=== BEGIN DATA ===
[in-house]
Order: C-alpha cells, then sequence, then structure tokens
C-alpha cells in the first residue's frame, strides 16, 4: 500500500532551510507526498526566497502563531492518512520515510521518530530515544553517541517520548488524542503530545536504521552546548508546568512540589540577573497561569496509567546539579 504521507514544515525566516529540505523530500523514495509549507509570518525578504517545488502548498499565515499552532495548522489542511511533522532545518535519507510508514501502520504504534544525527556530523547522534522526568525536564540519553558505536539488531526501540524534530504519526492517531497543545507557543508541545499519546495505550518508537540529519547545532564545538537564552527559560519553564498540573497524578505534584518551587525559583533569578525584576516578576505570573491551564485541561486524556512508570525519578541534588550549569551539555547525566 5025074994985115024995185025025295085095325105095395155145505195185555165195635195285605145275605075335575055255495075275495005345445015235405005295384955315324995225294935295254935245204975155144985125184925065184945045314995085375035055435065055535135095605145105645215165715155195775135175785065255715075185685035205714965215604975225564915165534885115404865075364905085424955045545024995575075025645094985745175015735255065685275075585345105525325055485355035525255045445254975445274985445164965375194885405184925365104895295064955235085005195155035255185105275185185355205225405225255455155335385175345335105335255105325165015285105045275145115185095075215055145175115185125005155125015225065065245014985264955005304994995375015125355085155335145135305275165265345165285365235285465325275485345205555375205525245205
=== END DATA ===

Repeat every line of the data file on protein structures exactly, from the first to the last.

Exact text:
[in-house]
Order: C-alpha cells, then sequence, then structure tokens
C-alpha cells in the first residue's frame, strides 16, 4: 500500500532551510507526498526566497502563531492518512520515510521518530530515544553517541517520548488524542503530545536504521552546548508546568512540589540577573497561569496509567546539579 504521507514544515525566516529540505523530500523514495509549507509570518525578504517545488502548498499565515499552532495548522489542511511533522532545518535519507510508514501502520504504534544525527556530523547522534522526568525536564540519553558505536539488531526501540524534530504519526492517531497543545507557543508541545499519546495505550518508537540529519547545532564545538537564552527559560519553564498540573497524578505534584518551587525559583533569578525584576516578576505570573491551564485541561486524556512508570525519578541534588550549569551539555547525566 5025074994985115024995185025025295085095325105095395155145505195185555165195635195285605145275605075335575055255495075275495005345445015235405005295384955315324995225294935295254935245204975155144985125184925065184945045314995085375035055435065055535135095605145105645215165715155195775135175785065255715075185685035205714965215604975225564915165534885115404865075364905085424955045545024995575075025645094985745175015735255065685275075585345105525325055485355035525255045445254975445274985445164965375194885405184925365104895295064955235085005195155035255185105275185185355205225405225255455155335385175345335105335255105325165015285105045275145115185095075215055145175115185125005155125015225065065245014985264955005304994995375015125355085155335145135305275165265345165285365235285465325275485345205555375205525245205